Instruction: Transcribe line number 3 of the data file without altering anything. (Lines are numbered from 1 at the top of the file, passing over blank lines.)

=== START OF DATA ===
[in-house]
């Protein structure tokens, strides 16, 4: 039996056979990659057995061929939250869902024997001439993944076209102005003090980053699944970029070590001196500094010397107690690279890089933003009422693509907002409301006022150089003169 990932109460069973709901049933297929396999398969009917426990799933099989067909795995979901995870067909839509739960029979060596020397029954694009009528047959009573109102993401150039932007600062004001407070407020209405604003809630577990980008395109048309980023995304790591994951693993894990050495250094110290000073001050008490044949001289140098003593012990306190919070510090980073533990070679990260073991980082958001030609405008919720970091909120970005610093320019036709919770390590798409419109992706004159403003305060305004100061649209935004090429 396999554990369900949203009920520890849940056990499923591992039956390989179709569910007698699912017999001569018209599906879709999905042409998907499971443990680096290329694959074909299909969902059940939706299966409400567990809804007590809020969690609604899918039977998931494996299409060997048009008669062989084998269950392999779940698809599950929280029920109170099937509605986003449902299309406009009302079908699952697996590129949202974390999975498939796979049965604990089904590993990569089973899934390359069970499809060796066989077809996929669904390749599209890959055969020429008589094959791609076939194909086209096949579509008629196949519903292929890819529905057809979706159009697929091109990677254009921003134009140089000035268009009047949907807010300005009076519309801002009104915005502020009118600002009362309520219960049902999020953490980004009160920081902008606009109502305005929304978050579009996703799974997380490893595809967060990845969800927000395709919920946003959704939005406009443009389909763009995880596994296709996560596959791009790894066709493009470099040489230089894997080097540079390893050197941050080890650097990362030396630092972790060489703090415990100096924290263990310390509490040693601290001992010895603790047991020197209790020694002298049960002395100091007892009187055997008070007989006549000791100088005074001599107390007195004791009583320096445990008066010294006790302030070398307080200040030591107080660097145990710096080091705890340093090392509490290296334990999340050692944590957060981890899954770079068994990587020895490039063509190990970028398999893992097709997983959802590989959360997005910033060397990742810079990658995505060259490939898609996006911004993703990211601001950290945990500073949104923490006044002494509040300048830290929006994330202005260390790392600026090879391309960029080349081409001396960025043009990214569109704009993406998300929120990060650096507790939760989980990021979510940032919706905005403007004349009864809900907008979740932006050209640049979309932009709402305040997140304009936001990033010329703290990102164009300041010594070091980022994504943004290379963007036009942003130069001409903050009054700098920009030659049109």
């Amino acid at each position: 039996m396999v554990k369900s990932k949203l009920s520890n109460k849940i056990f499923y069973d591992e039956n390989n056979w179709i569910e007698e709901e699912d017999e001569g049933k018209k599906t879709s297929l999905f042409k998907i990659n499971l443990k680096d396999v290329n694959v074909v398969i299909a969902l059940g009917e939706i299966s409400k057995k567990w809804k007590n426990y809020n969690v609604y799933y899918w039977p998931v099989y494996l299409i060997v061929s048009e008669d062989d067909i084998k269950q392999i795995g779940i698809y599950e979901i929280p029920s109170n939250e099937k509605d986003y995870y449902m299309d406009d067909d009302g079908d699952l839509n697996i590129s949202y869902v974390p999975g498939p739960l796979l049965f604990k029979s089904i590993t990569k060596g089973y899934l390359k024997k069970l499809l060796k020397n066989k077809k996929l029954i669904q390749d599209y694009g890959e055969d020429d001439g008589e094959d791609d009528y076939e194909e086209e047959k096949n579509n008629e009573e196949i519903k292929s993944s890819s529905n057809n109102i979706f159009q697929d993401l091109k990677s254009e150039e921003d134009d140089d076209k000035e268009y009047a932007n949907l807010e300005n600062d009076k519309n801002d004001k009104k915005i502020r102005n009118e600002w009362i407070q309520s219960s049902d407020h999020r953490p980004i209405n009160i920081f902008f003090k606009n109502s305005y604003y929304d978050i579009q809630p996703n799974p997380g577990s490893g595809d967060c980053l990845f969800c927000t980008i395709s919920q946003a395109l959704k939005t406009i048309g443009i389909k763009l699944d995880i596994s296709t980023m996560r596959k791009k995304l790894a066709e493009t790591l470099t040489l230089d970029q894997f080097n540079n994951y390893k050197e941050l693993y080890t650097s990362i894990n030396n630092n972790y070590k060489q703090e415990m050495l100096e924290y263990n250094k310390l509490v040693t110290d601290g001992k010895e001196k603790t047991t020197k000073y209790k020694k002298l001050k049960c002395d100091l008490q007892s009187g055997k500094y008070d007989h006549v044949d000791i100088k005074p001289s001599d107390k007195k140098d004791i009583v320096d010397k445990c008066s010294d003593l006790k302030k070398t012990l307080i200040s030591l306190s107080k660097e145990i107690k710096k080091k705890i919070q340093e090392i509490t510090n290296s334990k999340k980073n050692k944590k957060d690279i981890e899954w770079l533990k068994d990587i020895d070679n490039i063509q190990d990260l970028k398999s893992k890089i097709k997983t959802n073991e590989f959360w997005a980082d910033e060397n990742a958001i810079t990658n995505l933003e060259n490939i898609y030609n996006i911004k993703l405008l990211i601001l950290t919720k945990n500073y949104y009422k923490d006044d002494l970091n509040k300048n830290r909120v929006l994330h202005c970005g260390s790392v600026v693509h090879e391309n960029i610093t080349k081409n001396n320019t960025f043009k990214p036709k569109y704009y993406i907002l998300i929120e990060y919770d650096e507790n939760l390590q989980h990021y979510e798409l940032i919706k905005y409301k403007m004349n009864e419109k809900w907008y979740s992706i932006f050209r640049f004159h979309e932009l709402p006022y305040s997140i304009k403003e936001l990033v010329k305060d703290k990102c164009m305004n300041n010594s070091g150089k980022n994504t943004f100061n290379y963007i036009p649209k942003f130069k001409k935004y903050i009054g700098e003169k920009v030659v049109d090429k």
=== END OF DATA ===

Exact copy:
């Amino acid at each position: 039996m396999v554990k369900s990932k949203l009920s520890n109460k849940i056990f499923y069973d591992e039956n390989n056979w179709i569910e007698e709901e699912d017999e001569g049933k018209k599906t879709s297929l999905f042409k998907i990659n499971l443990k680096d396999v290329n694959v074909v398969i299909a969902l059940g009917e939706i299966s409400k057995k567990w809804k007590n426990y809020n969690v609604y799933y899918w039977p998931v099989y494996l299409i060997v061929s048009e008669d062989d067909i084998k269950q392999i795995g779940i698809y599950e979901i929280p029920s109170n939250e099937k509605d986003y995870y449902m299309d406009d067909d009302g079908d699952l839509n697996i590129s949202y869902v974390p999975g498939p739960l796979l049965f604990k029979s089904i590993t990569k060596g089973y899934l390359k024997k069970l499809l060796k020397n066989k077809k996929l029954i669904q390749d599209y694009g890959e055969d020429d001439g008589e094959d791609d009528y076939e194909e086209e047959k096949n579509n008629e009573e196949i519903k292929s993944s890819s529905n057809n109102i979706f159009q697929d993401l091109k990677s254009e150039e921003d134009d140089d076209k000035e268009y009047a932007n949907l807010e300005n600062d009076k519309n801002d004001k009104k915005i502020r102005n009118e600002w009362i407070q309520s219960s049902d407020h999020r953490p980004i209405n009160i920081f902008f003090k606009n109502s305005y604003y929304d978050i579009q809630p996703n799974p997380g577990s490893g595809d967060c980053l990845f969800c927000t980008i395709s919920q946003a395109l959704k939005t406009i048309g443009i389909k763009l699944d995880i596994s296709t980023m996560r596959k791009k995304l790894a066709e493009t790591l470099t040489l230089d970029q894997f080097n540079n994951y390893k050197e941050l693993y080890t650097s990362i894990n030396n630092n972790y070590k060489q703090e415990m050495l100096e924290y263990n250094k310390l509490v040693t110290d601290g001992k010895e001196k603790t047991t020197k000073y209790k020694k002298l001050k049960c002395d100091l008490q007892s009187g055997k500094y008070d007989h006549v044949d000791i100088k005074p001289s001599d107390k007195k140098d004791i009583v320096d010397k445990c008066s010294d003593l006790k302030k070398t012990l307080i200040s030591l306190s107080k660097e145990i107690k710096k080091k705890i919070q340093e090392i509490t510090n290296s334990k999340k980073n050692k944590k957060d690279i981890e899954w770079l533990k068994d990587i020895d070679n490039i063509q190990d990260l970028k398999s893992k890089i097709k997983t959802n073991e590989f959360w997005a980082d910033e060397n990742a958001i810079t990658n995505l933003e060259n490939i898609y030609n996006i911004k993703l405008l990211i601001l950290t919720k945990n500073y949104y009422k923490d006044d002494l970091n509040k300048n830290r909120v929006l994330h202005c970005g260390s790392v600026v693509h090879e391309n960029i610093t080349k081409n001396n320019t960025f043009k990214p036709k569109y704009y993406i907002l998300i929120e990060y919770d650096e507790n939760l390590q989980h990021y979510e798409l940032i919706k905005y409301k403007m004349n009864e419109k809900w907008y979740s992706i932006f050209r640049f004159h979309e932009l709402p006022y305040s997140i304009k403003e936001l990033v010329k305060d703290k990102c164009m305004n300041n010594s070091g150089k980022n994504t943004f100061n290379y963007i036009p649209k942003f130069k001409k935004y903050i009054g700098e003169k920009v030659v049109d090429k």